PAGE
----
It is at best perplexing that, after years of scandals and dreadful audits surrounding the Bluegrass Area Development District’s management of federal workforce training funds, some $11 million-plus has been awarded to the ADD by — guess who — the directors of the ADD.
As far as we can tell, this is legal and conforms with new regulations designed to ensure competition for the federal awards and greater transparency.
While the selection process did produce competition — three groups applied to manage the grant — it fell far short of true transparency.
This disturbing turn of events offers both a challenge and an opportunity for Hal Heiner, the former gubernatorial hopeful whom Gov. Matt Bevin recently named secretary of the Education and Workforce Development Cabinet, which oversees the flow of federal workforce money to the state’s regions.
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Here’s how the transparency aspect failed, even if it met the letter of the law.
The area development districts were formed decades ago to coordinate regional economic planning. Bluegrass represents 17 counties in Central Kentucky and has an annual budget of about $24 million, mostly from federal and state grants.
For years the federal workforce grants have been awarded, without competitive bidding, to the ADD. In light of a damning state auditor’s report on the Bluegrass ADD’s management of workforce funds, and a new federal law, the cabinet developed guidelines to improve the grant process.
Following the new process, nine reviewers ranked the three applicants in four areas. The Bluegrass ADD got the highest average ranking, 790.3 on a 1,000-point scale, beating out Community Action Kentucky, which scored 743. While this might all seem straightforward, the basis for those rankings is not at all clear.
How, for example, did the reviewers evaluate the Bluegrass ADD on “fiscal integrity” in light of its history? In a scathing March 2014 report then-state auditor Adam Edelen assailed it for noncompliance in management of federal grants, conflicts of interest, failure to report possible criminal activity, inadequate oversight of travel expenses and a lack of internal controls.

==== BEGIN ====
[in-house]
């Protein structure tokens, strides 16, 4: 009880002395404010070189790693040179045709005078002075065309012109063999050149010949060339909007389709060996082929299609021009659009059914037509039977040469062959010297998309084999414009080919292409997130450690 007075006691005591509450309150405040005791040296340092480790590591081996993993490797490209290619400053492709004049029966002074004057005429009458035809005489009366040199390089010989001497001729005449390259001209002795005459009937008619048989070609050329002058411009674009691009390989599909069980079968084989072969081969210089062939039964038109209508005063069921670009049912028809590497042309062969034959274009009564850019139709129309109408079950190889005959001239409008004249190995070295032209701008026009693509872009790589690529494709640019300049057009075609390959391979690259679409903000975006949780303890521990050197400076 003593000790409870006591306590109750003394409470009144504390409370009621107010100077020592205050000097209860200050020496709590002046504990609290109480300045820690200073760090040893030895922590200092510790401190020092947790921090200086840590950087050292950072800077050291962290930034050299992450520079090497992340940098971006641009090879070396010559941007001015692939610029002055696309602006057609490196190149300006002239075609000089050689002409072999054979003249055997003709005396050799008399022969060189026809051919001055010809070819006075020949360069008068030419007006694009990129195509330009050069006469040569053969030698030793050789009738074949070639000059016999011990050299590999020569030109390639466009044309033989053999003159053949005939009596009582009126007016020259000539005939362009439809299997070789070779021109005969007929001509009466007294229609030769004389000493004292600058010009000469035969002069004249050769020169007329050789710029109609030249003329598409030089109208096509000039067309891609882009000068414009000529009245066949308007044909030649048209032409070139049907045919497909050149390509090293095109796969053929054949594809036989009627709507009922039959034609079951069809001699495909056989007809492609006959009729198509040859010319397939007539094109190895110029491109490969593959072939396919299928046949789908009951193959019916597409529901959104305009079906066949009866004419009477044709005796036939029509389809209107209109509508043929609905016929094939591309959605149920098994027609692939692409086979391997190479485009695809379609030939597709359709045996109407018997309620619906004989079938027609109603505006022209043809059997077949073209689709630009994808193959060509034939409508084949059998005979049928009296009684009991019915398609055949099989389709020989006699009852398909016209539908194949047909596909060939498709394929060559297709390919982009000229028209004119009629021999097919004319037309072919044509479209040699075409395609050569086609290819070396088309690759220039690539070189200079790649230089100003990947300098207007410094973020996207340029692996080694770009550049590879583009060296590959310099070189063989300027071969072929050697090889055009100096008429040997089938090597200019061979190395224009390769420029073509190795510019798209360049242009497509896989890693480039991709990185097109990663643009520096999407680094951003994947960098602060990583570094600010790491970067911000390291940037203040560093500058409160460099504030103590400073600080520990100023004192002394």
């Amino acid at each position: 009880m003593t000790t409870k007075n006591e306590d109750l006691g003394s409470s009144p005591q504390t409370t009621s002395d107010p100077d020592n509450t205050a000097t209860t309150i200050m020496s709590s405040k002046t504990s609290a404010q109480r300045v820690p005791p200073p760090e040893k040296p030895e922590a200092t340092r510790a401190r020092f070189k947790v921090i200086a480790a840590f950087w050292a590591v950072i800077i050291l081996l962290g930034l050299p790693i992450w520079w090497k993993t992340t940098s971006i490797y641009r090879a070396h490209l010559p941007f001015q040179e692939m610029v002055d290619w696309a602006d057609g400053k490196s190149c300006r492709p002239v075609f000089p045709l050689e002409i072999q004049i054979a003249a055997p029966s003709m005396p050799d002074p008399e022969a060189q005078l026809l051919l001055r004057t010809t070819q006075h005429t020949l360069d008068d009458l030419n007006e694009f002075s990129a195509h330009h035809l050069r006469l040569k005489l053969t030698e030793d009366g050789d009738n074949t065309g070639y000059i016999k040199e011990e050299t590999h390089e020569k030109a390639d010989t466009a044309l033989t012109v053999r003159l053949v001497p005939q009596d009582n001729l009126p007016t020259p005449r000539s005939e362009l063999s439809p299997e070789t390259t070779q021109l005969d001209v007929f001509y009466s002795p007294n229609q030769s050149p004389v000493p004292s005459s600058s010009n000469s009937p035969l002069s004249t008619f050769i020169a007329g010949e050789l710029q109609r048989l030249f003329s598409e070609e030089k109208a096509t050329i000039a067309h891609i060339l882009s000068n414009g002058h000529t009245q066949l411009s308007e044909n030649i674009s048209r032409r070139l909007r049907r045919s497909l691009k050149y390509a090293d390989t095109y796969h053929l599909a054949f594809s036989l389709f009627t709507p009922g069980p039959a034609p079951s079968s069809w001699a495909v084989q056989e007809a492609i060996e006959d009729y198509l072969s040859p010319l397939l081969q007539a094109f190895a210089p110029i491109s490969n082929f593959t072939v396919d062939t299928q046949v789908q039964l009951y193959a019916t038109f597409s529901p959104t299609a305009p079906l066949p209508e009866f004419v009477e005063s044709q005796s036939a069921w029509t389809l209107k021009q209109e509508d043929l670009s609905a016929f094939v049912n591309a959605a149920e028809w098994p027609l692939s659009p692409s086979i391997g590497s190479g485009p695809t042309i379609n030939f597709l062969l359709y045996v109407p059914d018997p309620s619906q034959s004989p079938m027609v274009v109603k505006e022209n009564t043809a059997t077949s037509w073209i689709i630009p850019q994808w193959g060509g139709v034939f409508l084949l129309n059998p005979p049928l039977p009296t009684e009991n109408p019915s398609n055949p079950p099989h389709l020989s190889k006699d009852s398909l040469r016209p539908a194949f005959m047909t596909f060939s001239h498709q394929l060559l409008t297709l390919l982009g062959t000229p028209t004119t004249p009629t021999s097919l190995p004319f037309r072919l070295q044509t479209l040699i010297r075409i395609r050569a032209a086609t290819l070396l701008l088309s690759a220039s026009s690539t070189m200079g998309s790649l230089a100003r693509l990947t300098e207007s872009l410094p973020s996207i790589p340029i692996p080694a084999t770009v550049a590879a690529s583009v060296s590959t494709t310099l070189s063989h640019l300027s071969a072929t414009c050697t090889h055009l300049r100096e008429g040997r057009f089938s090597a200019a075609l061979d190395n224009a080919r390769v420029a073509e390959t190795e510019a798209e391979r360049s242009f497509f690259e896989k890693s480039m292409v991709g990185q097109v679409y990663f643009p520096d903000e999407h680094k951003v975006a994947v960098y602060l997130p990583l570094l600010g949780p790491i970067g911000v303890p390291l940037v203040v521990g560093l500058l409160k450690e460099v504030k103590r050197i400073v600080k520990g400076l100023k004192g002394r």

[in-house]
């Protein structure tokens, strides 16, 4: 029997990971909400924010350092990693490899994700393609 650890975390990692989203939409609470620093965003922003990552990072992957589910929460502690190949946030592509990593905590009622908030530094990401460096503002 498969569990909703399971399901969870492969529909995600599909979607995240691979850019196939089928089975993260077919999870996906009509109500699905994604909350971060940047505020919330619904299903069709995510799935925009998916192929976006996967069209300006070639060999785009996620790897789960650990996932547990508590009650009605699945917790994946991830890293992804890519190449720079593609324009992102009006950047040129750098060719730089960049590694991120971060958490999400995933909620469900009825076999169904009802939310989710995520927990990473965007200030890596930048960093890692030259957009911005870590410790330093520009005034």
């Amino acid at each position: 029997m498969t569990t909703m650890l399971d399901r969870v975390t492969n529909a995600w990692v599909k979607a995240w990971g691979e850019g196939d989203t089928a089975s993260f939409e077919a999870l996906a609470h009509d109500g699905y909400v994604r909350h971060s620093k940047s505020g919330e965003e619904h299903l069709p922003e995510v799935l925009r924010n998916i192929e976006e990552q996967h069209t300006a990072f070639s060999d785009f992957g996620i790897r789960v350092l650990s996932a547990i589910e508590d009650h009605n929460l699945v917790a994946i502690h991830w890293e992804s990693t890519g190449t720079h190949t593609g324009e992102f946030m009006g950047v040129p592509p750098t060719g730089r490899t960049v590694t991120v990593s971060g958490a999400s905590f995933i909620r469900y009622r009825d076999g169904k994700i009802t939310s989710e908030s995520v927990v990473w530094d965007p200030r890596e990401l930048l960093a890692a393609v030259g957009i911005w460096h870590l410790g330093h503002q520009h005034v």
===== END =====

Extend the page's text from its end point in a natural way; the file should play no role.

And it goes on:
A subsequent state investigation found $2.8 million in questionable costs, many paid from workforce monies. The district’s response to that investigation is still being reviewed.
In its application for the current round of funds, the Bluegrass ADD offers a lengthy description of the financial management software it uses and the processes for budgeting, paying vendors, approving travel expenses, allocating costs among various grants and so forth.
But there’s no mention of the bad audit less than two years ago or the unresolved state investigation, or what actions the organization has taken to clean things up.
We don’t know if the reviewers took this history into account but the ADD got an average score of 226.5 out of 300 in this category, the only one in which Community Action scored better, with 238.
No wonder Lexington Mayor Jim Gray — the only one of the regional officials tasked with awarding the grant who voted against giving it to the Bluegrass ADD — wanted more information about the scoring process.
He was also outvoted on his request to interview the applicants in person before making the award. Gray’s concerns were echoed by people representing major private employers, including Toyota and Kentucky Utilities.
Heiner, like Gray, had a long and successful career in business before entering politics. Both know that this is not the way to build confidence in decision making or get the best results.
Heiner inherited this mess, but he must take it as his charge to assure the Bluegrass ADD makes good use of these precious federal dollars to help Central Kentucky workers prepare for better jobs. And he should send the cabinet back to the drawing board to design a more credible, accountable grant process.